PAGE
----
Thursday, April 3, 2008
From Music Critics' Whipping Boy To Judge's Whipping Boy, Take 2: Nickelback's Chad Kroeger Convicted Of Drunk Driving
Earlier, I posted about the strange DUI trial of Nickelback frontman Chad Kroeger in a Canadian court. As I noted, an officer pulled Kroeger over for speeding in his Lamborghini and decided to give him a breathalyzer test only after having Kroeger blow in his face and detecting the odor of alcohol. I noted that the B.C. Supreme Court had determined that under the Canadian Charter of Rights and Freedoms, the "blowing in the face" practice used by the officer is unconstitutional, but the judge in Kroeger's case nonetheless failed to exclude the breathalyzer test results, finding that the practice only minimally intrudes upon a person's body. Because the breathalyzer test was not excluded and because it indicated that Kroeger's BAC was nearly twice the legal limit, Kroeger was convicted of driving under the influence yesterday.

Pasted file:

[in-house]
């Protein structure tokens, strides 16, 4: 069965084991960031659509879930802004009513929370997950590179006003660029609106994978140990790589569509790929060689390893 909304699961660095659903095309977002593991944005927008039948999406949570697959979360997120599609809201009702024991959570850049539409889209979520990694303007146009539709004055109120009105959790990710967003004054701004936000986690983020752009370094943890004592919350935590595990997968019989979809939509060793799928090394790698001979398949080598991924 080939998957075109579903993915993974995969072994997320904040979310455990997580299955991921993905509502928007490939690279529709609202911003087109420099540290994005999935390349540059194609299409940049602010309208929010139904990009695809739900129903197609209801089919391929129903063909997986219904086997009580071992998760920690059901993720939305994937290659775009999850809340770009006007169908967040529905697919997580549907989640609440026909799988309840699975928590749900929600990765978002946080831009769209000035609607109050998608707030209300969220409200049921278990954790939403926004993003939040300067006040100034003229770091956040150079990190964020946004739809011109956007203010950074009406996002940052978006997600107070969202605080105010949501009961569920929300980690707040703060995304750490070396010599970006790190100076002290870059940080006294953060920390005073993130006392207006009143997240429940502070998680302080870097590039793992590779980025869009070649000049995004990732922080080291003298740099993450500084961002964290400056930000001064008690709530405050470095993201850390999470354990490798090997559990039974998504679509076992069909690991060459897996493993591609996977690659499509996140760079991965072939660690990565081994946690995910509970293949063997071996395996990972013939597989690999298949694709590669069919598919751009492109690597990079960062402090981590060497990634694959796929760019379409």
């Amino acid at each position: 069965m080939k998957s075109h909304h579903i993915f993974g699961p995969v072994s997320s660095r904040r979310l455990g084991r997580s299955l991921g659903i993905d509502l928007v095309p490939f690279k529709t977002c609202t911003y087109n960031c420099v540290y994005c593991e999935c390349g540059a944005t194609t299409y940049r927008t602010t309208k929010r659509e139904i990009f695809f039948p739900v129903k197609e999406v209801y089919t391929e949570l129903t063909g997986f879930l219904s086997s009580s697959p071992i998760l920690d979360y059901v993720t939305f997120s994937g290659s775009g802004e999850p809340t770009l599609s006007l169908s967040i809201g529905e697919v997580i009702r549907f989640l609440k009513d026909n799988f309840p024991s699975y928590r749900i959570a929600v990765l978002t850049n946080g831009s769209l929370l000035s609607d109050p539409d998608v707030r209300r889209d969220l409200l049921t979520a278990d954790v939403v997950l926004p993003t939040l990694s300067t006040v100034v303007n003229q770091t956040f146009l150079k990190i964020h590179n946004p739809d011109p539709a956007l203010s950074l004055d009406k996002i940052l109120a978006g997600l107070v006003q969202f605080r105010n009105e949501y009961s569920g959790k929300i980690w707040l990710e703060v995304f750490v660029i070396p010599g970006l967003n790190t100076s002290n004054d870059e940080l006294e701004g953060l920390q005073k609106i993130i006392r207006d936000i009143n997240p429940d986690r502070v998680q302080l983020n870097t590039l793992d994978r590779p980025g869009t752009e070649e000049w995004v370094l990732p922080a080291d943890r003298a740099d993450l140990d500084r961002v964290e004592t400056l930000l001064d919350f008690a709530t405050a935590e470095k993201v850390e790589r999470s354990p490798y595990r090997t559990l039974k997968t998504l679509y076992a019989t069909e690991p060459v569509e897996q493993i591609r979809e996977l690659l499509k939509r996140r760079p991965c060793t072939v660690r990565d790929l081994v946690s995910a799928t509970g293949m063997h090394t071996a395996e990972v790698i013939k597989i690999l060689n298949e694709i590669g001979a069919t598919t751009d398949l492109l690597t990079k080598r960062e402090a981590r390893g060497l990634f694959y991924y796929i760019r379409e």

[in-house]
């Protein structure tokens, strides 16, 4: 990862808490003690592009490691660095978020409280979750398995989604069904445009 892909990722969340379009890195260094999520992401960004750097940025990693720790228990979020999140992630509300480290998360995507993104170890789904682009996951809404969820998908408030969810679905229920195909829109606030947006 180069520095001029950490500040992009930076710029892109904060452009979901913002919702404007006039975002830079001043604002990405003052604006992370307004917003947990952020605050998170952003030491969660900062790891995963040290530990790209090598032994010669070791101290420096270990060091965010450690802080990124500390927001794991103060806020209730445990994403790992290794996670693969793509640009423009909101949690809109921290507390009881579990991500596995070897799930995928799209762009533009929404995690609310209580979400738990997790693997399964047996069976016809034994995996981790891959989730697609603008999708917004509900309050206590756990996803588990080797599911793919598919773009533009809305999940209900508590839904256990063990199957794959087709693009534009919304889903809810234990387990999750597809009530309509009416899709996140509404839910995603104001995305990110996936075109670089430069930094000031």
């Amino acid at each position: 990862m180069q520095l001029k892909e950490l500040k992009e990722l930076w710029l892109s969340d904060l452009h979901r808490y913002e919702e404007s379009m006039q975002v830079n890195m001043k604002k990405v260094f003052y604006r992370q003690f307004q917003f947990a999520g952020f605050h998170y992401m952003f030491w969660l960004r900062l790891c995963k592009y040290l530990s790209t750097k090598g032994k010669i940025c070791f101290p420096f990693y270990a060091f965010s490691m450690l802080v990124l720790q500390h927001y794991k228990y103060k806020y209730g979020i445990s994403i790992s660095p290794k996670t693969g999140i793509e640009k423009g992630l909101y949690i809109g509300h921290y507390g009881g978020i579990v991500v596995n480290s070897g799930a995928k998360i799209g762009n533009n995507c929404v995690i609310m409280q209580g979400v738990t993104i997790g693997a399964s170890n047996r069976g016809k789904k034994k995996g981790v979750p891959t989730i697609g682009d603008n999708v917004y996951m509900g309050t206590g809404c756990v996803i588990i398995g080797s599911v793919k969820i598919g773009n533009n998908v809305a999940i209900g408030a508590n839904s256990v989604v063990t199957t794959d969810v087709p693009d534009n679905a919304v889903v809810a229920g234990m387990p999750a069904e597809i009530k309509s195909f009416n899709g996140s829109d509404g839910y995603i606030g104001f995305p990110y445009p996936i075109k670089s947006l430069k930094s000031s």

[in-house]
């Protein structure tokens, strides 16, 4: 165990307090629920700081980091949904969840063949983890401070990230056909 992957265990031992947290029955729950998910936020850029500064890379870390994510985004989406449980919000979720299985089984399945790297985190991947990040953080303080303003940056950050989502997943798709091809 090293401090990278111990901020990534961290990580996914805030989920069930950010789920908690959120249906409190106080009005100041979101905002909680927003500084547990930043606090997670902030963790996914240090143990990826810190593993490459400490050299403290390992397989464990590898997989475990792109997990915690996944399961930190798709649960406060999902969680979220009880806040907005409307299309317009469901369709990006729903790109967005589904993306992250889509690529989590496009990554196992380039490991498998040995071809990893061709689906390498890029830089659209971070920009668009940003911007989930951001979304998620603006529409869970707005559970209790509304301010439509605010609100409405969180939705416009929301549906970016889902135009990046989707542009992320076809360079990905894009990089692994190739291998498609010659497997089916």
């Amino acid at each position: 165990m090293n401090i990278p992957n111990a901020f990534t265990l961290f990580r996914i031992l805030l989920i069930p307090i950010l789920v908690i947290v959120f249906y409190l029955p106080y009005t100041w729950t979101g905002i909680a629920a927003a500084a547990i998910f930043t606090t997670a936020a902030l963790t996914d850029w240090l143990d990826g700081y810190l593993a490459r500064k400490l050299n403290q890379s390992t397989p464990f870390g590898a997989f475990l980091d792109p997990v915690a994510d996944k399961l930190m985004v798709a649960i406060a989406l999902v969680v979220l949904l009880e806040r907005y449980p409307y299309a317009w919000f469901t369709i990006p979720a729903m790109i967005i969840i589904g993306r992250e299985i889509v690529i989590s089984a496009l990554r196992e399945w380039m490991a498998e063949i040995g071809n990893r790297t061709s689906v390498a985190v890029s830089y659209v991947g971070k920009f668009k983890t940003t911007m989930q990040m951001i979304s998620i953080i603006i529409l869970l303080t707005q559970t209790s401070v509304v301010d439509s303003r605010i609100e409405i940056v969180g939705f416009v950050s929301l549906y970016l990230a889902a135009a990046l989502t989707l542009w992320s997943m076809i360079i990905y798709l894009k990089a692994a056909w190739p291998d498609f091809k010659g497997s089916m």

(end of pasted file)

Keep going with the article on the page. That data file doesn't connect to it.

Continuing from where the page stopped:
This makes me repeat my initial concern with the judge's ruling: What's the point? By declaring the "blowing in the face" practice unconstitutional but nonetheless failing to exclude evidence obtained as a result of the practice, police are not deterred from using the practice and civilians are not protected in any practical manner. According to the judge's ruling, the B.C. Supreme Court's opinion has no teeth and no practical effect in any drunk driving case.